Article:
Vitamin D deficiency and excess
Vitamin D (cholecalciferol) is a fat-soluble vitamin that helps the body absorb calcium that we eat in food. It also helps the body maintain an adequate amount of calcium and phosphorus in the blood.
How does our body obtain vitamin D?
Vitamin D it is synthesized by the body when we sunbathe. 10 to 15 minutes of sun exposure three times a week is enough. We can also get from food.
The foods that contain Vitamin D are: dairy products (butter, milk, cheese ...), fish, cereals, margarines and oysters.
Vitamin D excess
Too much Vitamin D causes abnormally high levels of calcium in the blood that can lead to bone, soft tissue and kidney damage over time.
The main symptoms are: eye problems and in the long run can leave sequelae such as impaired kidney function and renal lithiasis (kidney stones).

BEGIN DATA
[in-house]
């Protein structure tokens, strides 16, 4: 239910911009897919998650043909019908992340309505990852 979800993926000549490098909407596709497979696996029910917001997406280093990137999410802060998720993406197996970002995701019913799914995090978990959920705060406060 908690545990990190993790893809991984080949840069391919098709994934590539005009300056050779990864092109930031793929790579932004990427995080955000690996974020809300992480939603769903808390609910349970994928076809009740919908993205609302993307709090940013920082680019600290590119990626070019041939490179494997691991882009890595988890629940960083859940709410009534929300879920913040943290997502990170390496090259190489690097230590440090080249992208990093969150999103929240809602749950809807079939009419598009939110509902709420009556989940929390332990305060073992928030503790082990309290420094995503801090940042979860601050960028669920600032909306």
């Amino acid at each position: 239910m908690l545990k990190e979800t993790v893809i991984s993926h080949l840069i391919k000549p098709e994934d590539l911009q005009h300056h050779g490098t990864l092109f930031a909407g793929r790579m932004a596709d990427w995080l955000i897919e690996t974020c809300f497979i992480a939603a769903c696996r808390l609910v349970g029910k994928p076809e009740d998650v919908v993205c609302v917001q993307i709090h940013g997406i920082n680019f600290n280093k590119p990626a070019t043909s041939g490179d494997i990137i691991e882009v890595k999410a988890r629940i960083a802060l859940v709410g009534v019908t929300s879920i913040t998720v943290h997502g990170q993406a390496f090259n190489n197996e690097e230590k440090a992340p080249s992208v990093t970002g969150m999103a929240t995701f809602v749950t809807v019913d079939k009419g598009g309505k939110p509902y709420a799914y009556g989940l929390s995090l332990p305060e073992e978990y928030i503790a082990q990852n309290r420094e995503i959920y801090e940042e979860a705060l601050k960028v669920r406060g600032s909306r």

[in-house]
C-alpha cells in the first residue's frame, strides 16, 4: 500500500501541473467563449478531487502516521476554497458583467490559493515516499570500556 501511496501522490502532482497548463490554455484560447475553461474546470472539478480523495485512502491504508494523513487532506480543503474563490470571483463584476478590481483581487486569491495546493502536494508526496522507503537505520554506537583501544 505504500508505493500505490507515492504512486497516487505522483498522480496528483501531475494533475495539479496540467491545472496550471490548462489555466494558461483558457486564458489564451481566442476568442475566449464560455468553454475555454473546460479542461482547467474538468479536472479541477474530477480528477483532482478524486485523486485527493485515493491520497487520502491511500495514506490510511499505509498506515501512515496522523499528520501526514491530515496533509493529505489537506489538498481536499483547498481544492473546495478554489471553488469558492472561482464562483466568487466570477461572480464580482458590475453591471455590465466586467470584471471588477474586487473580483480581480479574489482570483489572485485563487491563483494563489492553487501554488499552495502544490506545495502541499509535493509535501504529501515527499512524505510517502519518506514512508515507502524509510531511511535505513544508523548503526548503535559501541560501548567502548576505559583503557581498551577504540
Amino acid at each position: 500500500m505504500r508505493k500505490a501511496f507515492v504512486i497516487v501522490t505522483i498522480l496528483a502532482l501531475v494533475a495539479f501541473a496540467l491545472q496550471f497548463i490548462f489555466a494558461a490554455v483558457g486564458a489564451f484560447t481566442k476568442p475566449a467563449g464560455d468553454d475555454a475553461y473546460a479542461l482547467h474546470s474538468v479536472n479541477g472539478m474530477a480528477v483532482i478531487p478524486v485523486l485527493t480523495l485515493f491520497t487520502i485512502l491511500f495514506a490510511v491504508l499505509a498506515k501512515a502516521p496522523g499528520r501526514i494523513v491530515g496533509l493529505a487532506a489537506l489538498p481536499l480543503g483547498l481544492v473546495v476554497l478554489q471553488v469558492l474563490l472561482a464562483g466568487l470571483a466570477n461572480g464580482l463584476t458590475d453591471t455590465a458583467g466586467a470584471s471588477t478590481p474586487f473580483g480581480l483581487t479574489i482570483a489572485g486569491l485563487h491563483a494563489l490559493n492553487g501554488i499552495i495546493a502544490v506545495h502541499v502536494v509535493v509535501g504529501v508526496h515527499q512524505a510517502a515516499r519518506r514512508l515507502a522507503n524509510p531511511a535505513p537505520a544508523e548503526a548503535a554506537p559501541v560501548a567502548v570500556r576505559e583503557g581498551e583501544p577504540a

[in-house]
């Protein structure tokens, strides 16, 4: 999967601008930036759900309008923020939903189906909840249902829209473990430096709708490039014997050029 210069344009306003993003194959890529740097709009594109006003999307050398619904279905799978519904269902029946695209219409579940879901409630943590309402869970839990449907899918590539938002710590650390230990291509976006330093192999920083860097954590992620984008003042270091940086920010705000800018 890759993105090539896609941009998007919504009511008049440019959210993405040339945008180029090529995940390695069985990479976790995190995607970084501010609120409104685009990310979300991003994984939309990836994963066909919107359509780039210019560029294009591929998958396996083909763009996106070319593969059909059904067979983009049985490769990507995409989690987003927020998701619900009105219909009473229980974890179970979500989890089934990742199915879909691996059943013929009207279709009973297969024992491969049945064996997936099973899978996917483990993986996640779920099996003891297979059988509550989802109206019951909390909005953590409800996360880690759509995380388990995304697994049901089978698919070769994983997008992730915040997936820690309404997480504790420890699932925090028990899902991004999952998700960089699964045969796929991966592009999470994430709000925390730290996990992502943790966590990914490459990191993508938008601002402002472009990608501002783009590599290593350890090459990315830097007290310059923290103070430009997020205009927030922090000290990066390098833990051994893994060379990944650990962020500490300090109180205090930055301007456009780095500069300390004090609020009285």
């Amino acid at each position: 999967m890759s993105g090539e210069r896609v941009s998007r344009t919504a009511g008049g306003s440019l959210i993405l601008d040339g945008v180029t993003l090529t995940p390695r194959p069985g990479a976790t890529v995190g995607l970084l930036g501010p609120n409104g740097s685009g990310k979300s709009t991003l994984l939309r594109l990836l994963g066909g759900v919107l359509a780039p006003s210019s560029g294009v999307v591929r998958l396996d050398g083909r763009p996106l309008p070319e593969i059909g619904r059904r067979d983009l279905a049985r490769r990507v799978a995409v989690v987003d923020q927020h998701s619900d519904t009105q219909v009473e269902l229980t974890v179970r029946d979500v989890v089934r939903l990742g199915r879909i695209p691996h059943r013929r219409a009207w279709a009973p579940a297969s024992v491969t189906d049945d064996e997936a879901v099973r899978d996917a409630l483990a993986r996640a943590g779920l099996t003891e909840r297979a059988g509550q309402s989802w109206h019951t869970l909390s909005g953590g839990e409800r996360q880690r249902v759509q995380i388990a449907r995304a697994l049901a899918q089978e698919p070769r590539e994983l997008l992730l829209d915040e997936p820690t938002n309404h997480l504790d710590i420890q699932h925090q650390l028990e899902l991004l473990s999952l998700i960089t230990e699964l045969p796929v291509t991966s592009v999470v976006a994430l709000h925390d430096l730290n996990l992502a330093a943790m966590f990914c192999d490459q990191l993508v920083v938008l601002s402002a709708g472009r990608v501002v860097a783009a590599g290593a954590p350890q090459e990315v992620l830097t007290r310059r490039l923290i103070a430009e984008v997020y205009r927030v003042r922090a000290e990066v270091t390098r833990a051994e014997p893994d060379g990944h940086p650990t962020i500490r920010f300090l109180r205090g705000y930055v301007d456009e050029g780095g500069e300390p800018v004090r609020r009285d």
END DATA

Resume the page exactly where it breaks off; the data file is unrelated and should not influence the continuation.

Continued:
Vitamin D deficiency
Vitamin D deficiency is called rickets. This disorder causes weakening of the bones and occurs most often in babies 6 to 24 months of age.
Vitamin D is absorbed from food or can be produced by the skin with sun exposure. The lack of vitamin D production can occur when:
- The baby has been premature: You may not get enough Vitamin D from your diet if your child:
- He does not take dairy products: there are some diseases that can cause rickets such as kidney problems (tubular acidosis) or intestinal fat malabsorption disorders. Children at high risk for rickets are given Vitamin D supplements to prevent rickets.
Symptoms of Vitamin D deficiency
- Muscle cramps
- Skeletal deformities: skull, bow legs, rib protrusions, scoliosis or kyphosis, and pelvic deformities.